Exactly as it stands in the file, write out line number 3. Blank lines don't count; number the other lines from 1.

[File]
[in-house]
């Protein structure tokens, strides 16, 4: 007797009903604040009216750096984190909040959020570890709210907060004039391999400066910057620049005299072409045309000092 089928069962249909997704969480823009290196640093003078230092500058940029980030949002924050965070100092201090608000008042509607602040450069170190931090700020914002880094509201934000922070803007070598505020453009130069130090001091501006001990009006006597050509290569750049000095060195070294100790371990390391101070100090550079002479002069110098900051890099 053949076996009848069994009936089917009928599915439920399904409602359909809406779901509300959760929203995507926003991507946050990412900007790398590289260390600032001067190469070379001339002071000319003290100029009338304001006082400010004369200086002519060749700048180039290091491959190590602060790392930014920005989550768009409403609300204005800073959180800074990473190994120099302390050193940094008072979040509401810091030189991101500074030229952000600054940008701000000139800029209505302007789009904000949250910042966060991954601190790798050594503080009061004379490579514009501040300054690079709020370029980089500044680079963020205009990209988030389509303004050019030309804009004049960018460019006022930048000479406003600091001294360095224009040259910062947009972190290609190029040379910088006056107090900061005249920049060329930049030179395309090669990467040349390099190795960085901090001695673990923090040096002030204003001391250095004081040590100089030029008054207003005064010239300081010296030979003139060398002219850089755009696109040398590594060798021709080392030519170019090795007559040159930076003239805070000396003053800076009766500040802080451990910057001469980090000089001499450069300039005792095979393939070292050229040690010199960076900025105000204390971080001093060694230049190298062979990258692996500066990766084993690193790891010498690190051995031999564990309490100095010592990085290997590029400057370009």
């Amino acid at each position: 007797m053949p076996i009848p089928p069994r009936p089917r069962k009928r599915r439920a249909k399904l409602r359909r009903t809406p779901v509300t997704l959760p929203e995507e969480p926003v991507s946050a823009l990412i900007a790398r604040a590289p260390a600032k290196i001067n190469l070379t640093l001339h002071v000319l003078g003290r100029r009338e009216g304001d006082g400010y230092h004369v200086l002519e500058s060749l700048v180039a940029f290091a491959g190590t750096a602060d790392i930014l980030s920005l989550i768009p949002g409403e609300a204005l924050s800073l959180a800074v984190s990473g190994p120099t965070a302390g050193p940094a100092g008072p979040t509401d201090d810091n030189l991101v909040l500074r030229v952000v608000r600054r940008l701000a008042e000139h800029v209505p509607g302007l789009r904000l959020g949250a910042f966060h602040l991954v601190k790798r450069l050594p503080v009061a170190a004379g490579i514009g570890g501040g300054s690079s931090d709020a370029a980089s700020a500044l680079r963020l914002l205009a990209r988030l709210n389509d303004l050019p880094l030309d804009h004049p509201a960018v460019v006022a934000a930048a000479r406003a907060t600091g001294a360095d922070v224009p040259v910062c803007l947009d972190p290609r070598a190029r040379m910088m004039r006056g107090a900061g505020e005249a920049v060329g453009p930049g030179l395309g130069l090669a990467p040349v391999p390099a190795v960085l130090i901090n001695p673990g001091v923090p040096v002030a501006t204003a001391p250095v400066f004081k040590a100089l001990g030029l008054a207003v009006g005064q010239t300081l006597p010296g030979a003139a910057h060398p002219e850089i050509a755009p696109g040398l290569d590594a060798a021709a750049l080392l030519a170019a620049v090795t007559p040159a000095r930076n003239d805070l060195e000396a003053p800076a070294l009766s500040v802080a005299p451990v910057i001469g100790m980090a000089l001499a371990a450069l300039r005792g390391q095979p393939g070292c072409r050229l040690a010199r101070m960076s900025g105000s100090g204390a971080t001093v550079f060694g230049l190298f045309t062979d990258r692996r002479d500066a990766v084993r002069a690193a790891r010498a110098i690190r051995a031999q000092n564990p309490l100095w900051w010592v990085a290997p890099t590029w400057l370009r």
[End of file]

């Amino acid at each position: 007797m053949p076996i009848p089928p069994r009936p089917r069962k009928r599915r439920a249909k399904l409602r359909r009903t809406p779901v509300t997704l959760p929203e995507e969480p926003v991507s946050a823009l990412i900007a790398r604040a590289p260390a600032k290196i001067n190469l070379t640093l001339h002071v000319l003078g003290r100029r009338e009216g304001d006082g400010y230092h004369v200086l002519e500058s060749l700048v180039a940029f290091a491959g190590t750096a602060d790392i930014l980030s920005l989550i768009p949002g409403e609300a204005l924050s800073l959180a800074v984190s990473g190994p120099t965070a302390g050193p940094a100092g008072p979040t509401d201090d810091n030189l991101v909040l500074r030229v952000v608000r600054r940008l701000a008042e000139h800029v209505p509607g302007l789009r904000l959020g949250a910042f966060h602040l991954v601190k790798r450069l050594p503080v009061a170190a004379g490579i514009g570890g501040g300054s690079s931090d709020a370029a980089s700020a500044l680079r963020l914002l205009a990209r988030l709210n389509d303004l050019p880094l030309d804009h004049p509201a960018v460019v006022a934000a930048a000479r406003a907060t600091g001294a360095d922070v224009p040259v910062c803007l947009d972190p290609r070598a190029r040379m910088m004039r006056g107090a900061g505020e005249a920049v060329g453009p930049g030179l395309g130069l090669a990467p040349v391999p390099a190795v960085l130090i901090n001695p673990g001091v923090p040096v002030a501006t204003a001391p250095v400066f004081k040590a100089l001990g030029l008054a207003v009006g005064q010239t300081l006597p010296g030979a003139a910057h060398p002219e850089i050509a755009p696109g040398l290569d590594a060798a021709a750049l080392l030519a170019a620049v090795t007559p040159a000095r930076n003239d805070l060195e000396a003053p800076a070294l009766s500040v802080a005299p451990v910057i001469g100790m980090a000089l001499a371990a450069l300039r005792g390391q095979p393939g070292c072409r050229l040690a010199r101070m960076s900025g105000s100090g204390a971080t001093v550079f060694g230049l190298f045309t062979d990258r692996r002479d500066a990766v084993r002069a690193a790891r010498a110098i690190r051995a031999q000092n564990p309490l100095w900051w010592v990085a290997p890099t590029w400057l370009r």